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PUERTO RICO REPORT
The Next Phase of Vieques Conflict
by Lance Oliver
October 22, 1999
Copyright © 1999 THE PUERTO RICO HERALD. All Rights Reserved.
Now that the Special Panel on Military Operations on Vieques has
issued its recommendations, the battle between Puerto Rico and
the U.S. Navy moves into a new phase. Most likely, it will be
a phase filled with more conflict that we have seen so far.
The panel's report included a rebuke of the Navy for failing
to fulfill its obligations in the 1983 Memorandum of Understanding,
but its recommendations were a compromise. Between the Navy's
position that Vieques was irreplaceable and leaving would compromise
national security, and Puerto Rico's position that bombing should
stop immediately and permanently and the Navy should pack its
bags as fast as possible, the panel chose a middle course that
was more favorable to Puerto Rico than to the Navy.
Of course nobody was pleased. For that reason, and others,
the fight will go on and it will probably get nastier.
As long as the panel was working on its report, there was a
reason for both sides to figuratively lower their weapons and
hold their positions. The protesters camped out in restricted
Navy areas on Vieques could sit and wait to see what the panel
would do. The Navy, which had stopped bombing practice anyway,
could leave them there, hoping they might get tired and sunburned
and go home.
There was no need for the Navy to remove the protesters by
force because their presence was not curtailing any training.
That has changed, now. Some elements within the Navy have
been itching to kick out the rabble rousers from day one. It
offends the military sense of order to have scruffy protesters
camping out in restricted areas. Now, cooler heads will have less
leverage for holding back those who want to send in the troops
to evict the squatters. A clash on Vieques is now more likely.
At the same time, the "no compromise" position of
the Puerto Rico government, the governor's panel on Vieques and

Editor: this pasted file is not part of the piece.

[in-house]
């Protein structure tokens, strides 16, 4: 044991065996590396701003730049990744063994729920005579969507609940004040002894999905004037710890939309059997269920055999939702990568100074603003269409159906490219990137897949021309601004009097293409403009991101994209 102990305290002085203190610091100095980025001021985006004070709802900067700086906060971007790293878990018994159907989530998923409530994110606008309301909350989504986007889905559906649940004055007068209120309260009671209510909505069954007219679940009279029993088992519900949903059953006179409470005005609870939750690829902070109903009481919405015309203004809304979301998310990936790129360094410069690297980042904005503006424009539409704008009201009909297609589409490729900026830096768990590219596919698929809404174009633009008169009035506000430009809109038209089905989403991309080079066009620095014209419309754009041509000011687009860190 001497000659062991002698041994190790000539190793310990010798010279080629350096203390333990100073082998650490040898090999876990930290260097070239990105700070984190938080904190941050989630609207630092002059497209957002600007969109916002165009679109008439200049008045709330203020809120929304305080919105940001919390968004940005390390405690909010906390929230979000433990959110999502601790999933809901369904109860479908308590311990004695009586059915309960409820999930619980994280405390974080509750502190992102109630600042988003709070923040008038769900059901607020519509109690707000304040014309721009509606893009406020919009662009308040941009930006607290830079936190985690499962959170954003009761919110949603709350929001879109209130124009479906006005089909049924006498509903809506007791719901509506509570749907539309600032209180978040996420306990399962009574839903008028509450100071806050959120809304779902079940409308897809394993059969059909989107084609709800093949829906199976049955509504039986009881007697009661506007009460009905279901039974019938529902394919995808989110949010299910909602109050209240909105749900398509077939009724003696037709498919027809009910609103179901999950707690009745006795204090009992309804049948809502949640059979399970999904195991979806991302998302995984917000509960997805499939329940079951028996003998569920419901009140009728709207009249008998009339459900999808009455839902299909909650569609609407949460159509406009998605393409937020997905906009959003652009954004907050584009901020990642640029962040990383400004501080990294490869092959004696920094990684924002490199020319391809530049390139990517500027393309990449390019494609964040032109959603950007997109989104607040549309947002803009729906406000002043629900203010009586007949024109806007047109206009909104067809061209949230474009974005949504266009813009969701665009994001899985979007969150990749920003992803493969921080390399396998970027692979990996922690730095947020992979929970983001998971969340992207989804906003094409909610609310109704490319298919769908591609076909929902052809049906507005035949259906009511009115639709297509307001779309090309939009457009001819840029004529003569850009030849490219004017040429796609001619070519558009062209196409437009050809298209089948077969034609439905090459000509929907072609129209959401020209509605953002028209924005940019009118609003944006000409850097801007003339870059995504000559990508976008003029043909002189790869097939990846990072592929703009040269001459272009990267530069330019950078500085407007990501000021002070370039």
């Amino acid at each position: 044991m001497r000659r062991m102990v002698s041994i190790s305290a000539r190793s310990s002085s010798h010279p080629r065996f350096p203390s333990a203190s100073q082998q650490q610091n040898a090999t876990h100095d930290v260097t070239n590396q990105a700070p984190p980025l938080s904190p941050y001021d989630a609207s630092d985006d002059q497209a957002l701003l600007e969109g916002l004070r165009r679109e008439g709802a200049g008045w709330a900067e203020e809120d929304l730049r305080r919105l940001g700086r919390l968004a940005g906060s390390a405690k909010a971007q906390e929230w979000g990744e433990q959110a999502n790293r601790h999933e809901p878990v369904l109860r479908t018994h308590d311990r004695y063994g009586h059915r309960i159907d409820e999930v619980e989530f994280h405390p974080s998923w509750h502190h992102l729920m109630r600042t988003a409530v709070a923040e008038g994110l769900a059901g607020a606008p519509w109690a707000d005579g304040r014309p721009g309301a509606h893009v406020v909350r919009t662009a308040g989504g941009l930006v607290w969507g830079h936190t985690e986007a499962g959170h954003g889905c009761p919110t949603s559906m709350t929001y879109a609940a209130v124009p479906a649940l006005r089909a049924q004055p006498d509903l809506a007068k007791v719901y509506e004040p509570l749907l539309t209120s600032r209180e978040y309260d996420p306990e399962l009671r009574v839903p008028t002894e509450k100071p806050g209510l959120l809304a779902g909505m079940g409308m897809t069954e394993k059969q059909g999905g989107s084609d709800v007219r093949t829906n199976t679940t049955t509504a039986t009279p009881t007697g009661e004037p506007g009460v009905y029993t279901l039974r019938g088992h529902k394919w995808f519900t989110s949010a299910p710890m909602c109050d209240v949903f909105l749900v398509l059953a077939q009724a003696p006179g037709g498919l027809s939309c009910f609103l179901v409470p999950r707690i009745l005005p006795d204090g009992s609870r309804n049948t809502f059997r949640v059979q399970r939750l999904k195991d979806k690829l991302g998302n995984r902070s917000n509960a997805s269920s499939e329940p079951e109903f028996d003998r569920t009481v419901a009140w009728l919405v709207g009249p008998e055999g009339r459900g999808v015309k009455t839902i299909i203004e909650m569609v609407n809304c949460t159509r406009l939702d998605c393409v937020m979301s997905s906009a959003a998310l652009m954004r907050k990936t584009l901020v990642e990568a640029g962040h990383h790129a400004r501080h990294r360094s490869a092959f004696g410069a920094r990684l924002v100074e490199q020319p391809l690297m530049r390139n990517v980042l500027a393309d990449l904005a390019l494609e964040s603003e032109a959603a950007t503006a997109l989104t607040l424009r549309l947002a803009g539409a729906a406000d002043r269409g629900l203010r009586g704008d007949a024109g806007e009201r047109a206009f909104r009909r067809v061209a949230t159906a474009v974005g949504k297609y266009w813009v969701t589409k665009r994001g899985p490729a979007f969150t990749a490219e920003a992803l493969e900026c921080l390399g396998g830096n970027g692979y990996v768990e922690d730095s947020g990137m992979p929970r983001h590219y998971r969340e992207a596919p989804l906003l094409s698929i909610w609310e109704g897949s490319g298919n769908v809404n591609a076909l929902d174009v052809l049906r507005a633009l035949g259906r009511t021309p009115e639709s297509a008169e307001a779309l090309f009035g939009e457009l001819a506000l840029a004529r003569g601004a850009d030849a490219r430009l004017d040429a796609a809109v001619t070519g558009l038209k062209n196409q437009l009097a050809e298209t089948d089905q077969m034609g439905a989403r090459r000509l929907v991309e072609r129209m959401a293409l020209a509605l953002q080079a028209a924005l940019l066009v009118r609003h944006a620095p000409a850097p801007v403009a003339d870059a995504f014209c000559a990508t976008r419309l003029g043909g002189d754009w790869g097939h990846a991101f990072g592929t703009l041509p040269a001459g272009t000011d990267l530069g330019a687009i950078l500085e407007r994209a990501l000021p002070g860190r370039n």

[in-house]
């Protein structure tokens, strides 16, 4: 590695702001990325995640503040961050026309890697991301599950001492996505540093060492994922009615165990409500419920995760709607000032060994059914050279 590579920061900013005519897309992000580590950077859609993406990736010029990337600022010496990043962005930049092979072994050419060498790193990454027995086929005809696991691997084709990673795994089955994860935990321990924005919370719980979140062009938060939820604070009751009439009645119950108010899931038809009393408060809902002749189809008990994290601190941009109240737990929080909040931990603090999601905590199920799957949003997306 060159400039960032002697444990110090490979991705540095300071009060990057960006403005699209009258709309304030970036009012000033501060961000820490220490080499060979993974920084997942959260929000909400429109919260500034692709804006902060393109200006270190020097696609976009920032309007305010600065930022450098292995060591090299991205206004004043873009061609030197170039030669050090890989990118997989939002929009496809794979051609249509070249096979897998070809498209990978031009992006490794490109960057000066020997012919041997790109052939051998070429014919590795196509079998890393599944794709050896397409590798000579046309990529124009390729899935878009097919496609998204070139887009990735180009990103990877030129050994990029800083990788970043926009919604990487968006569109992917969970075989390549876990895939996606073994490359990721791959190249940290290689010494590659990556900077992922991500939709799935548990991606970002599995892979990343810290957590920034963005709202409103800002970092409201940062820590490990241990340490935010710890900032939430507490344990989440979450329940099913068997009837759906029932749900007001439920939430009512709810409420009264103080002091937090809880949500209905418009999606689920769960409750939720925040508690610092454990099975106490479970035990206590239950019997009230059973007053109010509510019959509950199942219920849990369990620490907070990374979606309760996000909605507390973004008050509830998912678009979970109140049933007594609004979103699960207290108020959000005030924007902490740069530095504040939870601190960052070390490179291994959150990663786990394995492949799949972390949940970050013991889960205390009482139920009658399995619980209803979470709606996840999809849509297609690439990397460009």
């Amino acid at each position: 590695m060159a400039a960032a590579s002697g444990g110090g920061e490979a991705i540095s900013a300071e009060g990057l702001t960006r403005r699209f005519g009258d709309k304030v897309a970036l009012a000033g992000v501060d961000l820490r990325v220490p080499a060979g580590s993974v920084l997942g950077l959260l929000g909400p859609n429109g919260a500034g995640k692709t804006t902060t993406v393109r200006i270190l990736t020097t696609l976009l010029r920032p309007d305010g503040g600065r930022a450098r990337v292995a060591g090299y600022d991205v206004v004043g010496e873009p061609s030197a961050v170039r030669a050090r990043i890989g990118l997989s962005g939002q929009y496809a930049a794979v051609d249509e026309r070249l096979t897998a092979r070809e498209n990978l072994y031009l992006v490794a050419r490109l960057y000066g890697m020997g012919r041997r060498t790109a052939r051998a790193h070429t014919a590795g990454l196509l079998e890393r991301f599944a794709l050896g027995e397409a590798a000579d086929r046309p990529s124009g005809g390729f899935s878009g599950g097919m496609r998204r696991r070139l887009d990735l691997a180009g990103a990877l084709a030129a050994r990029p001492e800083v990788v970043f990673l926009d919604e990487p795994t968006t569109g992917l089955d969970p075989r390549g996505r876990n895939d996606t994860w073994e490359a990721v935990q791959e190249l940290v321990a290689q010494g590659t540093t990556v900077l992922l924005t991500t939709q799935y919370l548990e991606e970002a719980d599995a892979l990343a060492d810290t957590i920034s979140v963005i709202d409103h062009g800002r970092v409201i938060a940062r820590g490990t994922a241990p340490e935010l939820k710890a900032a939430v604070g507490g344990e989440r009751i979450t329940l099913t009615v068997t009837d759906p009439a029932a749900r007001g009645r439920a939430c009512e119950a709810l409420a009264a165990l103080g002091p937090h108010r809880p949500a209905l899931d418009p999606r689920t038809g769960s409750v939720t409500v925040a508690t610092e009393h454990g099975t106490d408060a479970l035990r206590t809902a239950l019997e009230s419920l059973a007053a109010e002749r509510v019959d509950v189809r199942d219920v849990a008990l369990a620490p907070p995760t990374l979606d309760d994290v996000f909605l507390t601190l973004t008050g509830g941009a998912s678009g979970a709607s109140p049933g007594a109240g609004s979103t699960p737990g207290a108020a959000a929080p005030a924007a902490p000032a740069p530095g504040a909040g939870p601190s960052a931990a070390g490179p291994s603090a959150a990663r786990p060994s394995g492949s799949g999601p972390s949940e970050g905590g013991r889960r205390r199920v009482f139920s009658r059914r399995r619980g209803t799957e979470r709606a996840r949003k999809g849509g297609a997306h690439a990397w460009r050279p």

the community organizations of Vieques also makes it more likely
conflict will spread. If the protesters on Navy land are ousted,
many in Puerto Rico are ready to take the protest elsewhere, even
though some politicians are uncomfortable with civil disobedience
actions outside of Vieques. If bombing resumes, protests will
Already, one recent protest at the entrance to the Fort Buchanan
base in San Juan allegedly led to a military policeman pulling
a gun on demonstrators.
The question now is what will President Clinton do? Puerto
Ricans hoping that the president will forcefully come down on
their side, stopping the bombing immediately and ordering the
Navy to vacate Vieques sooner than the panel's five-year time
frame, should remember that Bill Clinton is a master of compromise,
not an unwavering adherent to principle.
From the beginning of his administration, when the gays in
the military issue was pressed on a new administration that wasn't
prepared to deal with it, Clinton has sought to find a middle
ground that pleases everyone a little and doesn't leave anyone
angry enough to nurse a grudge. It doesn't always work, as "don't
ask, don't tell" shows, but it has worked often enough in
his career for Clinton to be elected governor and later president
at a young age.
The "no compromise" position has its risks, tactically.
It runs the risk of appearing inflexible and unreasonable. Clinton,
ever mindful of appearances and having recently taken fire for
his pardon of the pro-independence Puerto Rican prisoners, is
very capable of giving Puerto Rico less than he might have otherwise
just to show he is not being pushed around by Puerto Ricans making
Clinton has more reason to try to prove he is not an enemy of
the military than to prove he is a friend of Puerto Rico. With
an eye on his legacy, he doesn't want to be remembered as the
former draft dodger who gutted military preparedness.
Then there's the question of Congressional involvement. Resident
Commissioner Carlos Romero Barceló raised the possibility
of legislative action to avoid reliance on an executive order
which could be reversed by a new president in January 2001.
But Congress is less likely to be sympathetic to Puerto Rico's
position than is the president, and more likely to see the "no
compromise" position as unreasonable and therefore something
to be punished, not rewarded. Congress has a consistent pattern
of ignoring Puerto Rico's wishes in recent years, ranging from
Section 936 tax breaks to the release of Puerto Rican prisoners.
Getting any improvement over the panel's recommendations will
be a difficult task. And there will no doubt be more conflict
before there is any peace and quiet in Vieques.
Lance Oliver writes The Puerto Rico Report weekly
for The Puerto Rico Herald. He can be reached by email